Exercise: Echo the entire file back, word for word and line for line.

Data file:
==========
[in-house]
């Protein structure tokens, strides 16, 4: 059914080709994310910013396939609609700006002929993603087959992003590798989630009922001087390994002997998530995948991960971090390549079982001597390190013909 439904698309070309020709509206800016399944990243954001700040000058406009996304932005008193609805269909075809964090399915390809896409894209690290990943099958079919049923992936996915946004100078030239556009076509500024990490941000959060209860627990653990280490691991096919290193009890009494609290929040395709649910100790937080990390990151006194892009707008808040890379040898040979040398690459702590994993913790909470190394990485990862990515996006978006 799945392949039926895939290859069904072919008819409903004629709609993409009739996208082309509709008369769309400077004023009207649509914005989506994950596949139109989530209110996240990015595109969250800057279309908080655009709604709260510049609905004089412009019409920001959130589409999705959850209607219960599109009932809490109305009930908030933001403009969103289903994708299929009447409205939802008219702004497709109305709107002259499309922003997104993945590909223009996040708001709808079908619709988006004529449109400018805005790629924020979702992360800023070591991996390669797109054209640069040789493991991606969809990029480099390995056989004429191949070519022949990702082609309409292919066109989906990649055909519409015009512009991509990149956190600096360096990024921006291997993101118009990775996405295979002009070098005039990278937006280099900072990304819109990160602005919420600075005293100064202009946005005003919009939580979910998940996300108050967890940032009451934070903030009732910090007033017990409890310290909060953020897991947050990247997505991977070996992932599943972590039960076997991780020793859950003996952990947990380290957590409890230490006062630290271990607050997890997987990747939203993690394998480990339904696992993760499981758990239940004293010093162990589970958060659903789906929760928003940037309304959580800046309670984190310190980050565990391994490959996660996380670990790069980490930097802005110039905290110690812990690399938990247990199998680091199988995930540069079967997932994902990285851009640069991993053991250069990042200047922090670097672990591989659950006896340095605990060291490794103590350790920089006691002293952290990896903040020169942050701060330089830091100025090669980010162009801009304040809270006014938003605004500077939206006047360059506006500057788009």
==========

[in-house]
């Protein structure tokens, strides 16, 4: 059914080709994310910013396939609609700006002929993603087959992003590798989630009922001087390994002997998530995948991960971090390549079982001597390190013909 439904698309070309020709509206800016399944990243954001700040000058406009996304932005008193609805269909075809964090399915390809896409894209690290990943099958079919049923992936996915946004100078030239556009076509500024990490941000959060209860627990653990280490691991096919290193009890009494609290929040395709649910100790937080990390990151006194892009707008808040890379040898040979040398690459702590994993913790909470190394990485990862990515996006978006 799945392949039926895939290859069904072919008819409903004629709609993409009739996208082309509709008369769309400077004023009207649509914005989506994950596949139109989530209110996240990015595109969250800057279309908080655009709604709260510049609905004089412009019409920001959130589409999705959850209607219960599109009932809490109305009930908030933001403009969103289903994708299929009447409205939802008219702004497709109305709107002259499309922003997104993945590909223009996040708001709808079908619709988006004529449109400018805005790629924020979702992360800023070591991996390669797109054209640069040789493991991606969809990029480099390995056989004429191949070519022949990702082609309409292919066109989906990649055909519409015009512009991509990149956190600096360096990024921006291997993101118009990775996405295979002009070098005039990278937006280099900072990304819109990160602005919420600075005293100064202009946005005003919009939580979910998940996300108050967890940032009451934070903030009732910090007033017990409890310290909060953020897991947050990247997505991977070996992932599943972590039960076997991780020793859950003996952990947990380290957590409890230490006062630290271990607050997890997987990747939203993690394998480990339904696992993760499981758990239940004293010093162990589970958060659903789906929760928003940037309304959580800046309670984190310190980050565990391994490959996660996380670990790069980490930097802005110039905290110690812990690399938990247990199998680091199988995930540069079967997932994902990285851009640069991993053991250069990042200047922090670097672990591989659950006896340095605990060291490794103590350790920089006691002293952290990896903040020169942050701060330089830091100025090669980010162009801009304040809270006014938003605004500077939206006047360059506006500057788009």